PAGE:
Model Releases & Shooting in Public...

Discussion in 'Ethics and Philosophy' started by RebeccaSC, Oct 1, 2006.

  1. RebeccaSC

    RebeccaSC Member

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    Model Release/shooting in Public
    My favourite is taking pictures of the every day all around me. Obviously members of the public find themselves in my frame. If I'm looking to sell this photos through a stock agency etc am I meant to have a signed release form?
    Surely its ok to exhibit/sell work of pictures of everyday people?

    When do you need a model release form then?

    Many thanks

    Rebecca

    http://www.rebecca-sichelcoates.com
     
  2. Dave Parker

    Dave Parker Inactive

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    Normally if an image is going to be used for commercial purposes you will normally be required to have a model release for any recognizable person, and often times for many different types of building or locations.

    This is just generalized, laws vary by state and country.

    Dave
     
  3. Konical

    Konical Subscriber

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    Good Morning, Rebecca,

    While the prevailing opinion is that editorial use normally requires no release, there are apparently exceptions. One reason that I decided to quit working with a stock agency is that I didn't want to risk possible litigation from someone who, by chance, happened to appear in one of my images. I often made a conscious effort to be sure that no one showed up in my shots, and I knew that the chance of a problem was small, but the potential hassle came to outweigh the limited rewards involved in occasional stock sales.

    Konical
     
  4. haris

    haris Guest

    I belive it is time for for photographers to seriously think about next:

    Photographers should make pressure throught professional and/or amateur organisations to establish rule that publisher or stock agency must provide model release form. In this case, stock agency must get model release form for every photograph they sell. After all, they are ones on whom photographer transfer some rights when they take photographs and offer it to sell, and they also earn from that photograph. So they should get involved in some legal issues.

    Second, agencies and other institutions or firms have more chance (more money) than individual photographer to win court cases regarding model release forms.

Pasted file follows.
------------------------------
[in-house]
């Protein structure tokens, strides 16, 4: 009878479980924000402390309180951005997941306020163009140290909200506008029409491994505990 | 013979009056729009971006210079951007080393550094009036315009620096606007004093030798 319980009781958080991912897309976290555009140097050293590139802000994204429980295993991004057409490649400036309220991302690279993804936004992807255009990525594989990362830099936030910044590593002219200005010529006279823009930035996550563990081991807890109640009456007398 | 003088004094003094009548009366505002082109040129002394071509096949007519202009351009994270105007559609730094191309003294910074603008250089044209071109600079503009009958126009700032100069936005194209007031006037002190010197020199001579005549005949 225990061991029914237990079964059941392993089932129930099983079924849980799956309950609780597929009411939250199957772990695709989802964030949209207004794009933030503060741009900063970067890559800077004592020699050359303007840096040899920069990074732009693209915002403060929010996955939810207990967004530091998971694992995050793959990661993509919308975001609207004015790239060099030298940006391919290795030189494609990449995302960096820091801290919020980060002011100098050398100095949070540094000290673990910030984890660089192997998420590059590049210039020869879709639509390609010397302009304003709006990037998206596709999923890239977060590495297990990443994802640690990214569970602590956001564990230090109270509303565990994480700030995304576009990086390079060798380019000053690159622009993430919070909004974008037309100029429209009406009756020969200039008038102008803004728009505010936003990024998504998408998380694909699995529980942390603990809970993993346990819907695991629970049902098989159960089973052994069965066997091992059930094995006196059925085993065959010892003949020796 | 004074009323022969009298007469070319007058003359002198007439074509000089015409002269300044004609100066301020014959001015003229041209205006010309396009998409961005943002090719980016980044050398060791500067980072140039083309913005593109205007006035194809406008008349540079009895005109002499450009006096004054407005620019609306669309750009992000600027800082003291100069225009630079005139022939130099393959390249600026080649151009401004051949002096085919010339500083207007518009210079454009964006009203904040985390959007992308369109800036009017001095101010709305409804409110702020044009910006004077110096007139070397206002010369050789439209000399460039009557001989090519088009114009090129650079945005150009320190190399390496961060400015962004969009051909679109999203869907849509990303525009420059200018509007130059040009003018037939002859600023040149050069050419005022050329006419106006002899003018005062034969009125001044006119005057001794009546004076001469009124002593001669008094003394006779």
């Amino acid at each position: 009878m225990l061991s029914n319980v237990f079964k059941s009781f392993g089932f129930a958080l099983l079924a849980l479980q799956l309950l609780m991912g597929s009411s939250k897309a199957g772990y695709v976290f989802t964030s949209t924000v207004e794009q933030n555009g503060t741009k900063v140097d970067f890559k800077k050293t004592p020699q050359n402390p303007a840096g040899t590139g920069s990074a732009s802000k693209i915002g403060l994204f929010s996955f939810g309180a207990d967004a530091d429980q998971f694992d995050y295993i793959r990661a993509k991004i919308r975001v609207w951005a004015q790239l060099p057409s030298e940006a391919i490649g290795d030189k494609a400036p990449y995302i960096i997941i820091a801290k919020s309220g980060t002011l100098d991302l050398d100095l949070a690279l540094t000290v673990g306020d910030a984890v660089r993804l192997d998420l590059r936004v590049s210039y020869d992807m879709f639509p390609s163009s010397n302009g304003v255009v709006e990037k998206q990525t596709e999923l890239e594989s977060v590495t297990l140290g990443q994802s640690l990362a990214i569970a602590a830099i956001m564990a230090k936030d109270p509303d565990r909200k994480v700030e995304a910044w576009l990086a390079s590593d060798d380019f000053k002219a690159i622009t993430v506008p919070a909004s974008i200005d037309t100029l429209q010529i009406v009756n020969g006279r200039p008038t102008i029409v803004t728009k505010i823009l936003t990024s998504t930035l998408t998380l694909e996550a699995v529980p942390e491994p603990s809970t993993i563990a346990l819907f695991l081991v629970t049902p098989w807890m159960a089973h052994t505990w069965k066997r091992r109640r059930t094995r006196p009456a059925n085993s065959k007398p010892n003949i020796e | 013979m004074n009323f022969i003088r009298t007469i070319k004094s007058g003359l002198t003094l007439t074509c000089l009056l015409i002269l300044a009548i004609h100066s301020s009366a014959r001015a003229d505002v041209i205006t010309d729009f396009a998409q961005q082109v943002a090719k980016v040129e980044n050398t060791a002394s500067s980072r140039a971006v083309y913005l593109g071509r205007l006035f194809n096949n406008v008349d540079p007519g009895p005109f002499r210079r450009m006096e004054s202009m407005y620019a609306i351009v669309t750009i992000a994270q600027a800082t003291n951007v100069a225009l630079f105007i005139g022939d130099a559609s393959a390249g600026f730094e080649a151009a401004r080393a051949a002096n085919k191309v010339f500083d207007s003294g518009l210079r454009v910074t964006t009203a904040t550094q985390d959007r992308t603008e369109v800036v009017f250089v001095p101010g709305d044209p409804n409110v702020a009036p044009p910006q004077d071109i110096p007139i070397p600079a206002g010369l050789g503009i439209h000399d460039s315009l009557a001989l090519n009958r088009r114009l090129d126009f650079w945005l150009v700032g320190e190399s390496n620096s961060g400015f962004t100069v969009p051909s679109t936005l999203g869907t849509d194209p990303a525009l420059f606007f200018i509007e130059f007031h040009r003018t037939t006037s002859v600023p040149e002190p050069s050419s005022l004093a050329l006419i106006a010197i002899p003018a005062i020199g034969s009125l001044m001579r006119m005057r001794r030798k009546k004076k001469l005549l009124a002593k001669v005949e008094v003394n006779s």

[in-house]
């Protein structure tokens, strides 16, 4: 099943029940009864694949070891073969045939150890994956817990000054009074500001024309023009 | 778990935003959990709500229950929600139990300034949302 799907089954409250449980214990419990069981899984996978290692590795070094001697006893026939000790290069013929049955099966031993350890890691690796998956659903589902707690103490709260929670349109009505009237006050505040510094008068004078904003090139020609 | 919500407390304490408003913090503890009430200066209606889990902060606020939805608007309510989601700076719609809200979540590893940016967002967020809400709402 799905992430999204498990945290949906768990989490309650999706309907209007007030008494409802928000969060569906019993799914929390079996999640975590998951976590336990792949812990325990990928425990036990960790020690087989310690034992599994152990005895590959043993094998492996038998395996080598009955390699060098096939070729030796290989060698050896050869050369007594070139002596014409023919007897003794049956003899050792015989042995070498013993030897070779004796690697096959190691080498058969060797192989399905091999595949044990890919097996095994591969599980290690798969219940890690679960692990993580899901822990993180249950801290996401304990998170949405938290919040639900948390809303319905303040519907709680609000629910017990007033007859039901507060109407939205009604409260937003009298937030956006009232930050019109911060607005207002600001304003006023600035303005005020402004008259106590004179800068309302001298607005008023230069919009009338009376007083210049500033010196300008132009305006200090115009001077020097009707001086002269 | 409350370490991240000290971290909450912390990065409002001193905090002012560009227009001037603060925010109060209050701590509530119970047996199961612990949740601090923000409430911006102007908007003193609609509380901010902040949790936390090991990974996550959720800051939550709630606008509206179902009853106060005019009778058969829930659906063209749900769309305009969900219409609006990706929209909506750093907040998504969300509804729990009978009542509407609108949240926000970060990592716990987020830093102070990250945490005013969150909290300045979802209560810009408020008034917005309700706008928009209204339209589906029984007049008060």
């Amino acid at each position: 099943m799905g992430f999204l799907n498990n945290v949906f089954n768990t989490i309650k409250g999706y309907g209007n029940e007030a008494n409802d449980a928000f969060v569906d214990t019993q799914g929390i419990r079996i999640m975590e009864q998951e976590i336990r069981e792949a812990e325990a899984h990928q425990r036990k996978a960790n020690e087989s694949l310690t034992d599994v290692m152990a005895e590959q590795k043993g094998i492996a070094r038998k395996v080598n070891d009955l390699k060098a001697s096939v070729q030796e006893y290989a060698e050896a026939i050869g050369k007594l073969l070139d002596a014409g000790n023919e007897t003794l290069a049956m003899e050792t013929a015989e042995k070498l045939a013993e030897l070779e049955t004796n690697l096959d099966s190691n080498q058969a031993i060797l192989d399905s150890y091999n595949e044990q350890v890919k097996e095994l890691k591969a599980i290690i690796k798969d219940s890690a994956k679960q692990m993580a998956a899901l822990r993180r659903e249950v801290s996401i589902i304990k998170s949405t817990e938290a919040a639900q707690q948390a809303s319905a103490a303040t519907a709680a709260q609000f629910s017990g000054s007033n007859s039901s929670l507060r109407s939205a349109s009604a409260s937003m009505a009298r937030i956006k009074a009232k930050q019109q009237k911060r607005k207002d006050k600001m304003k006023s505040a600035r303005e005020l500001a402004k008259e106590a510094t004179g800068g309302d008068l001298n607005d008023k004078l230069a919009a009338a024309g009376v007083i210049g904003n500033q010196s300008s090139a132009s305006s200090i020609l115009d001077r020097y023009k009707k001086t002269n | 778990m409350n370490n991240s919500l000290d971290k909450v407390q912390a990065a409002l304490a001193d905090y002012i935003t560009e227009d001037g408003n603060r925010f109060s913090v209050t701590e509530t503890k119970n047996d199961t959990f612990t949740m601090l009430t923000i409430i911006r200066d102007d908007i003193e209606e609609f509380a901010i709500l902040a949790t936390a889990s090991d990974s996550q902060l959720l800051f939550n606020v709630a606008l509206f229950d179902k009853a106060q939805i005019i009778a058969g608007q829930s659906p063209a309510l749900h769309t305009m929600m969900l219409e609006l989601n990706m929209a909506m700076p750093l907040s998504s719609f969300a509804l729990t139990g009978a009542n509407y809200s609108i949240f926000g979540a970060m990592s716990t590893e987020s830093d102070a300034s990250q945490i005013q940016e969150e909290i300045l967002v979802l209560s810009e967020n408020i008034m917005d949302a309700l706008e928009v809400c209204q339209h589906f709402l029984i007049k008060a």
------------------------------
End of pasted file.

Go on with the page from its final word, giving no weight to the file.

We don't want to be in situation where street photography or like will dissapear from market, because photographer can't get model release form for every recognizable person in photograph, or don't have money for court cases if they appear on courts...

    I am not talking to avoiding privacy rules and avoiding need for model release form, I am talking about situation if which photographer don't have to be in troubles when make photographs which are in "grey legal" areas. Of course for model posing shootings, photographer must (and easily can) provide model release form, but for photography like street photography especially if commersial use of photograph is through stock agency or some publisher, agency or publisher should be those who should deal with legal issues, not photographer.

    Regards.
     
  5. Dave Wooten

    Dave Wooten Subscriber

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    To obtain a model release from people in the street while doing "street photography" would prohibit "street photography" from ever being done! To use in a journalistic manner or for article or book illustration or gallery shows and sales I personally do not believe it is necessary and do not do it...

    Case in point Lee Friendlander- thousands and thousands of street photographs, sold in gallerys and used in books...no model release...

    Newsweek photographer was sued a few years back for a cover shot of a young professional man with briefcase walking across a down town Chicago street...the mans identity was not given the photo did illustrate the feature story and the man was identifiable....the photographer and the magazine won the case...

    Diane Arbus took many street photos which have sold for thousands of dollars, however on at least some of her photos taken in private residences and at parties she did obtain a release...one famous photo is of the twins...a parent did sign the release....

    You can have a release and still be in hot water, about 5or 6 years ago a well known lady wedding photographer was successfully sued by a couple after they saw their wedding photo used by a retail store (like Wmart etc) to sell picture frames....they were the filler photo inside the frame....they had signed the release with the photographer....the photographer lost this case...

    So I just don t know....If I were to take a photo of say a child that I felt was an outstanding photograph I would get the release of course...case in point....
    Howard Schatz's wonderful book on Redheads.....for several years whenever he saw an outstanding redhead, he would tell them of his ongoing project and possible book publication and get a release and ask permission...